A 7-Year-Old Syrian Girl Is Tweeting From Aleppo In The Hopes The World Will Hear Her

Bana Alabed is living in the heart of Syria's humanitarian crisis.

There are plenty of stories about the horrors in Aleppo. Syria's ongoing civil war has reduced the once-modern, bustling city to a place of carnage and destruction. The 300,000 remaining people in Aleppo live in constant fear of bombing; the city's largest hospital has been targeted by airstrikes for three consecutive days, following a short-lived ceasefire. While reports continue to pour in about the war, a 7-year-old girl, Bana Alabed, is reportedly tweeting from Aleppo, giving the international community a personal account of what it's like to live at the center of one of the most dire humanitarian crises today. 

Bana's tweets are real-time updates about the situation in Aleppo. She also shares videos and photos of her family and buildings around her home that have been struck by bombs. Bana tweets in English with the help of her mother, Fatemah, according to her Twitter account's bio section. Fatemah also frequently sends out the tweets under her own name.


When asked why the Twitter account was set up, Fatemah said, "Bana asked me why is the world not hearing us? Why is nobody helping us?" She also told BBC that her daughter "wants the world to hear our voice."

At 7, most of Bana's memories of her childhood are associated with the war, now in its fifth year. Her mother told The Guardian that she has become increasingly withdrawn and distracted, and amid the constant bombing, she rarely gets even four hours of sleep at night. Bana wants to go to school and play outside, Fatemah said, but it's too dangerous — she can only sit at home and draw, or play with the neighbors' children.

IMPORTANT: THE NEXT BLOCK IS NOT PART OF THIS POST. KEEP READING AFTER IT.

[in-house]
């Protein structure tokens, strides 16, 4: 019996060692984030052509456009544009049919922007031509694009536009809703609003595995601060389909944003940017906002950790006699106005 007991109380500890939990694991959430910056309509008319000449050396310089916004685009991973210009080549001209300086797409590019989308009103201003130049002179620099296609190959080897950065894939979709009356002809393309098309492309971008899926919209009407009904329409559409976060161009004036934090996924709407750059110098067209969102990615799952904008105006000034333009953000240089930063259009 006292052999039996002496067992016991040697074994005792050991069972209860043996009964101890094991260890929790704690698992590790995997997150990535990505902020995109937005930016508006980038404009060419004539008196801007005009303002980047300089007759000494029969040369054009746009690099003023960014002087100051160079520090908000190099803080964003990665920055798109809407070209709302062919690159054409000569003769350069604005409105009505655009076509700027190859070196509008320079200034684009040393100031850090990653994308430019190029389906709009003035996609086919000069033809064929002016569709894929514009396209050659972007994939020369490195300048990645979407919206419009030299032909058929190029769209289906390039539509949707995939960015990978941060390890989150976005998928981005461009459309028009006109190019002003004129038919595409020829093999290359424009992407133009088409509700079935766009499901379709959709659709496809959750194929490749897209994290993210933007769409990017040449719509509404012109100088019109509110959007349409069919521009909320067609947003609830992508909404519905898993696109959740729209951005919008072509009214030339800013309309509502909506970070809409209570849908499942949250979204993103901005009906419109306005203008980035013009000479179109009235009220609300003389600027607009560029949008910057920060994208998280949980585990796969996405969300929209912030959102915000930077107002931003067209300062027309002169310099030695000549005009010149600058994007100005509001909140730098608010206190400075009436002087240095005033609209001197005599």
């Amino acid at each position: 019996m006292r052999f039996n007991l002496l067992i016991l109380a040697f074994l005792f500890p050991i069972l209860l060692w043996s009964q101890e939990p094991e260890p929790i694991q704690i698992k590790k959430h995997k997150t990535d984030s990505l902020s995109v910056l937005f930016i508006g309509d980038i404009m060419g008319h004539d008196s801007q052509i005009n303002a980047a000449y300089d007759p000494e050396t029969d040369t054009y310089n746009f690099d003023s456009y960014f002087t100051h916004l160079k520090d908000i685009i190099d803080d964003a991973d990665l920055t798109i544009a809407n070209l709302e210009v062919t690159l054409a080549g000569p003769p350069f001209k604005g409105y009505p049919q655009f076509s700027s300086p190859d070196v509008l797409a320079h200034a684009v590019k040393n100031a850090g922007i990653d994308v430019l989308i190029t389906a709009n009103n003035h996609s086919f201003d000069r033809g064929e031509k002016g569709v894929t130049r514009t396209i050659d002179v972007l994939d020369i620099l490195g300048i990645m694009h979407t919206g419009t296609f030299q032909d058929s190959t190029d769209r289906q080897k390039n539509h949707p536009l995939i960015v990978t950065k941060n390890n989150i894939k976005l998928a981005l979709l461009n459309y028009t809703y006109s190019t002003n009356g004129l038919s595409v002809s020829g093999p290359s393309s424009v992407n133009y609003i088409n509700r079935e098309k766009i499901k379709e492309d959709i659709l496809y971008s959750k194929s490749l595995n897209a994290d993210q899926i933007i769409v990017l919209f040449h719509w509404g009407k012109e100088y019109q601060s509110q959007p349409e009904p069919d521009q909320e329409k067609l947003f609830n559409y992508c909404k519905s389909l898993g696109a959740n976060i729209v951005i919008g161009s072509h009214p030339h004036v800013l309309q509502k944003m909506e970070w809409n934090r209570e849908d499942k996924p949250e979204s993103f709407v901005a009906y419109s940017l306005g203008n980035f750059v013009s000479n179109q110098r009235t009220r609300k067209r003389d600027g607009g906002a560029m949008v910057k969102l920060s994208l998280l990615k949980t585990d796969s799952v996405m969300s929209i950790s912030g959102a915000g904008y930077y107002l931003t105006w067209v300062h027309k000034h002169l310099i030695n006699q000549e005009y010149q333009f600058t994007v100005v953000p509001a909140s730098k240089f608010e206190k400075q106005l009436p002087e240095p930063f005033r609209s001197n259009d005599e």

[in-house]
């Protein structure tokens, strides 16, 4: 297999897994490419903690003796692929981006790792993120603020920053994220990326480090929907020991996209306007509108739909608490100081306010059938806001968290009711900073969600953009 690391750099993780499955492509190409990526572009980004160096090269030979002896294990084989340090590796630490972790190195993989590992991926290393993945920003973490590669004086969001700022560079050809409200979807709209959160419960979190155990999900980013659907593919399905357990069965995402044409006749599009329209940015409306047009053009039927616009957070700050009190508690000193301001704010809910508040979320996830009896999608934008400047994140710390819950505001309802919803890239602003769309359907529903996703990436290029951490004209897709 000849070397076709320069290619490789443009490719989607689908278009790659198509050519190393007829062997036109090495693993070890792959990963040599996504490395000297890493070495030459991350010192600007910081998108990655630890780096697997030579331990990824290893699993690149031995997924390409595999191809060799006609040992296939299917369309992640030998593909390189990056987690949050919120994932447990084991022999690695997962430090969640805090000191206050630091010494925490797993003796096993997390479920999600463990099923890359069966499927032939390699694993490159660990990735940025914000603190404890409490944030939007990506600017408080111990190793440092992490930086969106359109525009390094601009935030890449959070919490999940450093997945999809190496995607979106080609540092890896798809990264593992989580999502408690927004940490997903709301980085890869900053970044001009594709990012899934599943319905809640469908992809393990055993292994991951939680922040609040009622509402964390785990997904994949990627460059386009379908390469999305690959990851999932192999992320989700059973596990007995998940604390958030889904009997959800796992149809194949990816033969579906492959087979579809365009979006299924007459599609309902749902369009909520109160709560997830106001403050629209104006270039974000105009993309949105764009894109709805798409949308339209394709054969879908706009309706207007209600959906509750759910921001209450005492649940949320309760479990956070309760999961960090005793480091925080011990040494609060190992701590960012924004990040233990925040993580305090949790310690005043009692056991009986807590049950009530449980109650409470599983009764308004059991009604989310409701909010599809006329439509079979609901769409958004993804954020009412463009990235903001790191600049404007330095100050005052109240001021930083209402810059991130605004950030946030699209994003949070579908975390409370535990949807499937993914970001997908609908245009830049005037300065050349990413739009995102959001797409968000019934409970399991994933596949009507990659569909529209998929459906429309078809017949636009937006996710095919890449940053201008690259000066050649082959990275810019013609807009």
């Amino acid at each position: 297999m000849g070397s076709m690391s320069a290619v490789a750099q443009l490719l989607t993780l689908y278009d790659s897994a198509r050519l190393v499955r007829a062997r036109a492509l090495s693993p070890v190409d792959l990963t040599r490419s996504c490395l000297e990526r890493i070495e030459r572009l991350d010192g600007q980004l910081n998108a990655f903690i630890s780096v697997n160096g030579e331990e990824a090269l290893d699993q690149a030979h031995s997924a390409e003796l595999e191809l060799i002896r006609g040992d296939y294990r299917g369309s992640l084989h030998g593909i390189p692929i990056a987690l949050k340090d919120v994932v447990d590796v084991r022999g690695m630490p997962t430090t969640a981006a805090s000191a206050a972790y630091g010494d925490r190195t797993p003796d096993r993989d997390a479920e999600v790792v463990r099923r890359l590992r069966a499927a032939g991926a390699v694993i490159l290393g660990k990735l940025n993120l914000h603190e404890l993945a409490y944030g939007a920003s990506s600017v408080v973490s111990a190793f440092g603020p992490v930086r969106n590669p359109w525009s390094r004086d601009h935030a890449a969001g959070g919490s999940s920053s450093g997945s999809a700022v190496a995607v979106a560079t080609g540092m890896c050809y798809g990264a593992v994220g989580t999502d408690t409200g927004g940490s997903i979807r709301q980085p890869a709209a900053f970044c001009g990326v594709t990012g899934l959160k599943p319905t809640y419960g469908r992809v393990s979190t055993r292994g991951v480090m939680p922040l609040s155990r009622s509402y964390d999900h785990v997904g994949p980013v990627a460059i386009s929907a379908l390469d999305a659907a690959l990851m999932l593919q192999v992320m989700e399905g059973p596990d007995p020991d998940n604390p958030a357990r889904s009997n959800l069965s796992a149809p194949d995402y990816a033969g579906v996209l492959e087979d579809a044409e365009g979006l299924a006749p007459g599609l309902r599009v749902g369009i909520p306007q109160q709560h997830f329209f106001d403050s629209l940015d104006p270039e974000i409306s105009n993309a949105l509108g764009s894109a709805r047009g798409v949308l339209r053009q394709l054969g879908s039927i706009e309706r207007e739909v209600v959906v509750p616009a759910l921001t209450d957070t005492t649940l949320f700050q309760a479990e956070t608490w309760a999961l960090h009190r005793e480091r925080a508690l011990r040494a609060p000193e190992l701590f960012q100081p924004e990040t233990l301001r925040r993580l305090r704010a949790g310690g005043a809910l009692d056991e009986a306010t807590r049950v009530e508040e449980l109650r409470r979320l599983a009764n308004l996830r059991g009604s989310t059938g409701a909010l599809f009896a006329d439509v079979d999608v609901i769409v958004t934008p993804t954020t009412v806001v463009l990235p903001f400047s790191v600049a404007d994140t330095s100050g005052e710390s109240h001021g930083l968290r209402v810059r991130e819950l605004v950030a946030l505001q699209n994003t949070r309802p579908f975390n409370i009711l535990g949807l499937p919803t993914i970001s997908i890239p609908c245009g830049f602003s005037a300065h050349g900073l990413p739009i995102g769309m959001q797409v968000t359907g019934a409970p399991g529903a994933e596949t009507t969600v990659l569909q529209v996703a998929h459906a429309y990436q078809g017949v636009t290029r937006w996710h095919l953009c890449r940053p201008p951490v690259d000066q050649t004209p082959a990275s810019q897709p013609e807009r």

The latest ceasefire in Syria came to an abrupt, early end after humanitarian supplies were bombed, with the U.S. blaming Russia for the raid. Since then, the violence has escalated. According to UNICEF, at least 96 children have been killed and 223 have injured in Eastern Aleppo in the past two weeks. Medical equipment and personnel have dwindled as the number of patients increase.

"The children of Aleppo are trapped in a living nightmare. There are no words left to describe the suffering they are experiencing," said UNICEF Deputy Executive Director Justin Forsyth in the statement. "Nothing can justify such assaults on children and such total disregard for human life. The suffering — and the shock among children — is definitely the worst we have seen."

As the U.S. announced that it has formally suspended talks with Russia on Syria because of the Aleppo raid, humanitarian organizations continue to scramble for solutions to help those trapped in Aleppo and other besieged cities. And perhaps Bana's heart-wrenching tweets can serve to highlight the disastrous toll that this war is exacting on Syria's children, if not act as the impetus for the international community to put sustained pressure on their leaders to come up with solutions.


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